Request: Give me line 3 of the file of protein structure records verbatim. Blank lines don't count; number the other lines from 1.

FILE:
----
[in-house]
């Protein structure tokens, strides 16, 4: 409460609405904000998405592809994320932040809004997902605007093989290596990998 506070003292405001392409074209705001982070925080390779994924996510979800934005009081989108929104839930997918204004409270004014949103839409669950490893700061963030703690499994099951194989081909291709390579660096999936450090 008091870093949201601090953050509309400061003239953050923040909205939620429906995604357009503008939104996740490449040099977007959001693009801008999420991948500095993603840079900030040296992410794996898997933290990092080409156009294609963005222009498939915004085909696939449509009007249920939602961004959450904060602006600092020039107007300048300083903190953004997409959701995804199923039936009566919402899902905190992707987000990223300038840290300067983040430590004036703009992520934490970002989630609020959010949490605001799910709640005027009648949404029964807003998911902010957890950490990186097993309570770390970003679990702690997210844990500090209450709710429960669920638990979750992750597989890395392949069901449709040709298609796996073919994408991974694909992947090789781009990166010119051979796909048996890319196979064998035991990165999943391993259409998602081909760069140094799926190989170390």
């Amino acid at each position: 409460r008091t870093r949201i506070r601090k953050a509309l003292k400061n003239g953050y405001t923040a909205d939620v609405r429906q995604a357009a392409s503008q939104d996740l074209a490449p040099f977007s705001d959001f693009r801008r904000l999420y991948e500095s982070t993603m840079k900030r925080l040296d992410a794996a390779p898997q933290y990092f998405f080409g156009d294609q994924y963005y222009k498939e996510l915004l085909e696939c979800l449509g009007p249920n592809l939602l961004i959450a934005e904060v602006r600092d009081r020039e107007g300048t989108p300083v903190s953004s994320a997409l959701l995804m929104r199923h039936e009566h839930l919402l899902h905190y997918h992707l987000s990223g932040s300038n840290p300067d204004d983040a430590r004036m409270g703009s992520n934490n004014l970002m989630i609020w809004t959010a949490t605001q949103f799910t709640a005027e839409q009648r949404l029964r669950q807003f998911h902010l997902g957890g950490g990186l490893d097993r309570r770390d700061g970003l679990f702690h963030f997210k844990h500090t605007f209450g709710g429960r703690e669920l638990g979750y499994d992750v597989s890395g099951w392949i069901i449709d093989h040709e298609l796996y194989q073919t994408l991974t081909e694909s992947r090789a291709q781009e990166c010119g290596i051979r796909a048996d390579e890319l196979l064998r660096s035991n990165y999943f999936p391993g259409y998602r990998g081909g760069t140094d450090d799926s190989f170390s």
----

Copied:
């Amino acid at each position: 409460r008091t870093r949201i506070r601090k953050a509309l003292k400061n003239g953050y405001t923040a909205d939620v609405r429906q995604a357009a392409s503008q939104d996740l074209a490449p040099f977007s705001d959001f693009r801008r904000l999420y991948e500095s982070t993603m840079k900030r925080l040296d992410a794996a390779p898997q933290y990092f998405f080409g156009d294609q994924y963005y222009k498939e996510l915004l085909e696939c979800l449509g009007p249920n592809l939602l961004i959450a934005e904060v602006r600092d009081r020039e107007g300048t989108p300083v903190s953004s994320a997409l959701l995804m929104r199923h039936e009566h839930l919402l899902h905190y997918h992707l987000s990223g932040s300038n840290p300067d204004d983040a430590r004036m409270g703009s992520n934490n004014l970002m989630i609020w809004t959010a949490t605001q949103f799910t709640a005027e839409q009648r949404l029964r669950q807003f998911h902010l997902g957890g950490g990186l490893d097993r309570r770390d700061g970003l679990f702690h963030f997210k844990h500090t605007f209450g709710g429960r703690e669920l638990g979750y499994d992750v597989s890395g099951w392949i069901i449709d093989h040709e298609l796996y194989q073919t994408l991974t081909e694909s992947r090789a291709q781009e990166c010119g290596i051979r796909a048996d390579e890319l196979l064998r660096s035991n990165y999943f999936p391993g259409y998602r990998g081909g760069t140094d450090d799926s190989f170390s």